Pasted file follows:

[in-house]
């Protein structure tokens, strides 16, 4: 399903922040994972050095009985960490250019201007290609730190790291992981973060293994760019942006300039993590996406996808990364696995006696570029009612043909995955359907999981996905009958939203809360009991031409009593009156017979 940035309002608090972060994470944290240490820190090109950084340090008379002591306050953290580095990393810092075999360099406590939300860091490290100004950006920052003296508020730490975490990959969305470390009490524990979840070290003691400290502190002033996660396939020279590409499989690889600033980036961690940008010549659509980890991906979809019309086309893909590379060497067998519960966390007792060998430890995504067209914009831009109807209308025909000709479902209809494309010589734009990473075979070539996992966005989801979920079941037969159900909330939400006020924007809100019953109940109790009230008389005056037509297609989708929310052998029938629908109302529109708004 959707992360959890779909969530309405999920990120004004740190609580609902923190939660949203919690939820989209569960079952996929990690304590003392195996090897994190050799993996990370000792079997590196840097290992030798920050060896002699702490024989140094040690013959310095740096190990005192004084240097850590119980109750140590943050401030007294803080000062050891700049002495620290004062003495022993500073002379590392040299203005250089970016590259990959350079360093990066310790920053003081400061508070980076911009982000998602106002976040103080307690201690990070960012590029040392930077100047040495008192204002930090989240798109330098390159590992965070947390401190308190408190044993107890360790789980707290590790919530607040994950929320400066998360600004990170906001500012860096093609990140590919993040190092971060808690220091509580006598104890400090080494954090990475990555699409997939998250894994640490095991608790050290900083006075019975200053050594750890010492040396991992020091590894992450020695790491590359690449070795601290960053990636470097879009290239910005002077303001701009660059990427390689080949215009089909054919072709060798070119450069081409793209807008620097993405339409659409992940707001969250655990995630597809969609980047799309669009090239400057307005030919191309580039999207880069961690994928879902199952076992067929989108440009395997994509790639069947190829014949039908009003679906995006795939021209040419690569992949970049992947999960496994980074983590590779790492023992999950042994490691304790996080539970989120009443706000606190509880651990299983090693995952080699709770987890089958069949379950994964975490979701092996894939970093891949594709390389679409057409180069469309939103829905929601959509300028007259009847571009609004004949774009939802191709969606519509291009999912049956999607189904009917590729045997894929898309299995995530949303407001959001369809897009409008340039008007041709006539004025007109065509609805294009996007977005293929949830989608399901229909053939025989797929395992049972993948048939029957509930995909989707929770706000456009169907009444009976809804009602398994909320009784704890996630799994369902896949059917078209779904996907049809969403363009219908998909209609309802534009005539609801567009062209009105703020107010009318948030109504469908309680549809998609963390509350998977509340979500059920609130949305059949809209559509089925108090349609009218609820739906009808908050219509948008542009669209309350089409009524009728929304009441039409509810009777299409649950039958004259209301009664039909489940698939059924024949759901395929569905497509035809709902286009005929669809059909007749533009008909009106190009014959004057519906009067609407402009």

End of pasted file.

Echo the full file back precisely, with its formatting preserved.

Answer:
[in-house]
């Protein structure tokens, strides 16, 4: 399903922040994972050095009985960490250019201007290609730190790291992981973060293994760019942006300039993590996406996808990364696995006696570029009612043909995955359907999981996905009958939203809360009991031409009593009156017979 940035309002608090972060994470944290240490820190090109950084340090008379002591306050953290580095990393810092075999360099406590939300860091490290100004950006920052003296508020730490975490990959969305470390009490524990979840070290003691400290502190002033996660396939020279590409499989690889600033980036961690940008010549659509980890991906979809019309086309893909590379060497067998519960966390007792060998430890995504067209914009831009109807209308025909000709479902209809494309010589734009990473075979070539996992966005989801979920079941037969159900909330939400006020924007809100019953109940109790009230008389005056037509297609989708929310052998029938629908109302529109708004 959707992360959890779909969530309405999920990120004004740190609580609902923190939660949203919690939820989209569960079952996929990690304590003392195996090897994190050799993996990370000792079997590196840097290992030798920050060896002699702490024989140094040690013959310095740096190990005192004084240097850590119980109750140590943050401030007294803080000062050891700049002495620290004062003495022993500073002379590392040299203005250089970016590259990959350079360093990066310790920053003081400061508070980076911009982000998602106002976040103080307690201690990070960012590029040392930077100047040495008192204002930090989240798109330098390159590992965070947390401190308190408190044993107890360790789980707290590790919530607040994950929320400066998360600004990170906001500012860096093609990140590919993040190092971060808690220091509580006598104890400090080494954090990475990555699409997939998250894994640490095991608790050290900083006075019975200053050594750890010492040396991992020091590894992450020695790491590359690449070795601290960053990636470097879009290239910005002077303001701009660059990427390689080949215009089909054919072709060798070119450069081409793209807008620097993405339409659409992940707001969250655990995630597809969609980047799309669009090239400057307005030919191309580039999207880069961690994928879902199952076992067929989108440009395997994509790639069947190829014949039908009003679906995006795939021209040419690569992949970049992947999960496994980074983590590779790492023992999950042994490691304790996080539970989120009443706000606190509880651990299983090693995952080699709770987890089958069949379950994964975490979701092996894939970093891949594709390389679409057409180069469309939103829905929601959509300028007259009847571009609004004949774009939802191709969606519509291009999912049956999607189904009917590729045997894929898309299995995530949303407001959001369809897009409008340039008007041709006539004025007109065509609805294009996007977005293929949830989608399901229909053939025989797929395992049972993948048939029957509930995909989707929770706000456009169907009444009976809804009602398994909320009784704890996630799994369902896949059917078209779904996907049809969403363009219908998909209609309802534009005539609801567009062209009105703020107010009318948030109504469908309680549809998609963390509350998977509340979500059920609130949305059949809209559509089925108090349609009218609820739906009808908050219509948008542009669209309350089409009524009728929304009441039409509810009777299409649950039958004259209301009664039909489940698939059924024949759901395929569905497509035809709902286009005929669809059909007749533009008909009106190009014959004057519906009067609407402009």